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Should I buy a digital or acoustic piano?

When deciding between a digital and acoustic piano, there are a few things you should consider. It’s an increasingly difficult decision to make as the line between traditional acoustic and digital pianos blurs with the advent of so-called hybrid pianos. In an ideal world the answer would be to buy both and enjoy the organic sound, feel and looks of a beautiful acoustic piano as well as take advantage of the flexibility and creative opportunities offered by the amazing digital instruments on offer today. Sadly, very few of us have the resources and space to accommodate both simultaneously and so a decision must be made either way.

If you or your child is solely focused on learning and playing classical music, you will almost certainly feel that an acoustic piano is a requirement at some point. Whether or not a digital piano is a temporary or permanent option depends on the following factors.

Musical experience - tone and touch

Your chances of enjoying and sticking with the piano are greatly improved if you have access to a quality instrument. In most cases the experience of playing and listening to a good acoustic piano surpasses the equivalent digital piano experience. Digital pianos most definitely have their place, but their benefits lie in areas other than pure musical tone and expression. Having said this the quality of sound produced by digital pianos has and is improving all the time.

A beginner will not be significantly held back in the elementary learning phase by the touch and tone of a digital instrument, although the difference between their home experience and playing an acoustic piano at their school or teacher’s music studio will be noticeable.

If the objective is to play classical piano, a digital is a wonderful learning tool and a fantastic way to increase your home practice options. It won't however adequately carry you through the entire learning process and so is not a long term solution if you progress well. You should expect a digital piano to suffice until grades four or five after which the nuance required to perform the required repertoire is difficult to achieve on a digital piano.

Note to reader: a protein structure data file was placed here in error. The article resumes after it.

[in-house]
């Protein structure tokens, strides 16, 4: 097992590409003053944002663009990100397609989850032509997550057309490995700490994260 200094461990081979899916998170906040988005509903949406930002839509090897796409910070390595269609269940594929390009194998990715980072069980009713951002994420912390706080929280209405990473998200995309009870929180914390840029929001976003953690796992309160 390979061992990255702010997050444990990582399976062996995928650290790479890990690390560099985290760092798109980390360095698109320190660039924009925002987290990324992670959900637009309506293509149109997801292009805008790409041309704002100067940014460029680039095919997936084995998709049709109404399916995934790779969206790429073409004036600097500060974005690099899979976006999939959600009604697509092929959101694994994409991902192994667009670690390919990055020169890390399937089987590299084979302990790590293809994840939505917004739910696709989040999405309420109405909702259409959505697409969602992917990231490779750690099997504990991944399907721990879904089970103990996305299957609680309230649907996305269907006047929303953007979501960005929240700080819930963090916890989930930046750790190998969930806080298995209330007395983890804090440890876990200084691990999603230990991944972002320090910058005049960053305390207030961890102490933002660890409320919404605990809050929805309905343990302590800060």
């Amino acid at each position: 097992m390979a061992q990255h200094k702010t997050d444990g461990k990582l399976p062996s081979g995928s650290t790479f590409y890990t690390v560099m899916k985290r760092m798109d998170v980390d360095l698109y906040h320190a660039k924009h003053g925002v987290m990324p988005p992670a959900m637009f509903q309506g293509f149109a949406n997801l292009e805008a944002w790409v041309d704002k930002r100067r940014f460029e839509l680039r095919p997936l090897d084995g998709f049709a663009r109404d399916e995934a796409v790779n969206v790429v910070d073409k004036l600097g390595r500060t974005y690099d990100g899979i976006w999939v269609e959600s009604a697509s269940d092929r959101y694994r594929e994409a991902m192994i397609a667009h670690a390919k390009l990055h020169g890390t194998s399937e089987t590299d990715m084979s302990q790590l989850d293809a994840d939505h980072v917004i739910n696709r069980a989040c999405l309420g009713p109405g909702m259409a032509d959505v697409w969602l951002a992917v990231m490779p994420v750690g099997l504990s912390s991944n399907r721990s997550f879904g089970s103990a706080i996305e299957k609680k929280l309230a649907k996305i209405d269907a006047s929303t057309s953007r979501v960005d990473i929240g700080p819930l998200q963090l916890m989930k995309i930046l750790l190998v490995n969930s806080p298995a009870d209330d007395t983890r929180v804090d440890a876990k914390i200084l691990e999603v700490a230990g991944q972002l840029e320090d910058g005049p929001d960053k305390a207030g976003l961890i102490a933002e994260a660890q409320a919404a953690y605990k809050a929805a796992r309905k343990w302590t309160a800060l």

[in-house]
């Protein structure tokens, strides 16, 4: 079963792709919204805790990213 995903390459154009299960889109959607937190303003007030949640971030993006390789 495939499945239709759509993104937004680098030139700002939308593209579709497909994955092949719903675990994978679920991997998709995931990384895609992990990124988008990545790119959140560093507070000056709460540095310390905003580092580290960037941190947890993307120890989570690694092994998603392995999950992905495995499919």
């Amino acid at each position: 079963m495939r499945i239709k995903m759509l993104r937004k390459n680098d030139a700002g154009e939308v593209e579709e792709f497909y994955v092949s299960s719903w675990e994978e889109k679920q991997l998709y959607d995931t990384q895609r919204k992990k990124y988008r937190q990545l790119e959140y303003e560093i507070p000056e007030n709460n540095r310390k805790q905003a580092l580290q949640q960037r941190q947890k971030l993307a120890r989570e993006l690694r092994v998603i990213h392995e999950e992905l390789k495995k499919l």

Opportunities for general creative musical expression

A traditional acoustic piano is just that; a piano. It can never sound like anything else and it takes some work in the early learning phase to make a pleasing sound. Contrast this to the digital version with its wide variety of instrument sounds, backing tracks, microphone hook-ups, recording features, and countless other features. If purchasing for a child, it’s often these additional ways or interacting with the instrument that catch and hold their attention, bringing a level of engagement which can be hard to achieve with an acoustic piano.


Digital pianos are a more affordable way of acquiring an quality instrument. For this reason they are a great option if there is budgetary pressure or if there is some uncertainty about whether you or your child will continue learning or playing the piano.

Space & visual appeal

Acoustic pianos take up a large amount of space and are items of furniture as well as musical instruments. There is nothing quite like a beautiful acoustic piano to add atmosphere to a room, but in many situations the reduced space requirements of a digital piano appeal to space conscious buyers.


It’s hard to move a heavy acoustic piano weighing hundreds of kilograms whereas digital pianos are usually portable or easy movable.

Privacy and freedom of expression

Most people feel self conscious playing the piano if there are other people in earshot, and this can be particularly acute in the early learning phase. The ability to lower the volume or play through a set of headphones is a huge and sometimes undervalued benefit of digital pianos, allowing the pianist to lose themselves in their playing without worrying about who is listening. If living space is tight and if you have close neighbours, the added benefit is that you can happily play a digital instrument without affecting those in close proximity.

Longevity & investment value

A decent acoustic piano will last and can be enjoyed by several generations if well maintained, and a reputable brand will retain and possibly increase in value over time. Digital pianos will not hold their value in the same way and will also not last anywhere near as long as an acoustic instrument.

Tuning and maintenance requirements

Like cars and bicycles, acoustic pianos are complex machines that need regular loving care and attention to continue operating optimally. Tuning and servicing is an essential part of a piano’s regular maintenance schedule and should not be ignored. Digital pianos on the other hand are wonderfully simple to operate and they never go out of tune which is a huge advantage as you will know if you’ve ever played an out of tune instrument. Apart from the challenges of ensuring a reliable power source, not to be underestimated you might say, there are no ongoing servicing requirements for a digital instrument which is a very significant pro both musically and cost wise.

If you would like to discuss any of the points raised in this article or discuss particular digital or acoustic piano models, please give us a call on 021 788 9389 in Cape Town and 011 234 7555 in Johannesburg. For any other inquiries please email Kim

This video provides a useful summary:


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